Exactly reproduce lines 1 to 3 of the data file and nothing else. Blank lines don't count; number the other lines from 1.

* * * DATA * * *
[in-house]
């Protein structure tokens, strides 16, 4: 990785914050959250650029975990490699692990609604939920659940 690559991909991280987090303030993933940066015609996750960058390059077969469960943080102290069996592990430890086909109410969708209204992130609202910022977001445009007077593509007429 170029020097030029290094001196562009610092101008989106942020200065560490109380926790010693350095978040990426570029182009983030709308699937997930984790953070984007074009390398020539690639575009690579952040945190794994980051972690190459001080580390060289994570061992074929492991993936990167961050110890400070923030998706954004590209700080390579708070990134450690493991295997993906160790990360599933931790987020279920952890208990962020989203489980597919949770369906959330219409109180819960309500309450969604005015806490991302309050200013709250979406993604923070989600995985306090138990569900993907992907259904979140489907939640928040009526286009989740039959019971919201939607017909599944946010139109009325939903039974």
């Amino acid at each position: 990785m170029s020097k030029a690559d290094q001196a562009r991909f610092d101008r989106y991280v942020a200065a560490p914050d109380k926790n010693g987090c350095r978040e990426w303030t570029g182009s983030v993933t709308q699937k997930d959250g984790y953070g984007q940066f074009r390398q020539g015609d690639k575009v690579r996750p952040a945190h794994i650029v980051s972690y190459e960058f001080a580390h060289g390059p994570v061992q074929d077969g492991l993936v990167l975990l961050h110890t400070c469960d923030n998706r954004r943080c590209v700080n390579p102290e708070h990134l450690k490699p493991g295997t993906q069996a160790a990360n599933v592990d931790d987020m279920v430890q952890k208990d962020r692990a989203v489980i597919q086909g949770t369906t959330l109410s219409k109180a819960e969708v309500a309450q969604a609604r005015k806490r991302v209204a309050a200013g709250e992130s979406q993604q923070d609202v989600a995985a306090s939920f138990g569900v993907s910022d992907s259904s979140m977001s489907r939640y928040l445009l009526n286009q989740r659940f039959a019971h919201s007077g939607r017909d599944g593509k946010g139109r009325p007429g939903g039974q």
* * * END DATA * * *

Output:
[in-house]
């Protein structure tokens, strides 16, 4: 990785914050959250650029975990490699692990609604939920659940 690559991909991280987090303030993933940066015609996750960058390059077969469960943080102290069996592990430890086909109410969708209204992130609202910022977001445009007077593509007429 170029020097030029290094001196562009610092101008989106942020200065560490109380926790010693350095978040990426570029182009983030709308699937997930984790953070984007074009390398020539690639575009690579952040945190794994980051972690190459001080580390060289994570061992074929492991993936990167961050110890400070923030998706954004590209700080390579708070990134450690493991295997993906160790990360599933931790987020279920952890208990962020989203489980597919949770369906959330219409109180819960309500309450969604005015806490991302309050200013709250979406993604923070989600995985306090138990569900993907992907259904979140489907939640928040009526286009989740039959019971919201939607017909599944946010139109009325939903039974």
């Amino acid at each position: 990785m170029s020097k030029a690559d290094q001196a562009r991909f610092d101008r989106y991280v942020a200065a560490p914050d109380k926790n010693g987090c350095r978040e990426w303030t570029g182009s983030v993933t709308q699937k997930d959250g984790y953070g984007q940066f074009r390398q020539g015609d690639k575009v690579r996750p952040a945190h794994i650029v980051s972690y190459e960058f001080a580390h060289g390059p994570v061992q074929d077969g492991l993936v990167l975990l961050h110890t400070c469960d923030n998706r954004r943080c590209v700080n390579p102290e708070h990134l450690k490699p493991g295997t993906q069996a160790a990360n599933v592990d931790d987020m279920v430890q952890k208990d962020r692990a989203v489980i597919q086909g949770t369906t959330l109410s219409k109180a819960e969708v309500a309450q969604a609604r005015k806490r991302v209204a309050a200013g709250e992130s979406q993604q923070d609202v989600a995985a306090s939920f138990g569900v993907s910022d992907s259904s979140m977001s489907r939640y928040l445009l009526n286009q989740r659940f039959a019971h919201s007077g939607r017909d599944g593509k946010g139109r009325p007429g939903g039974q």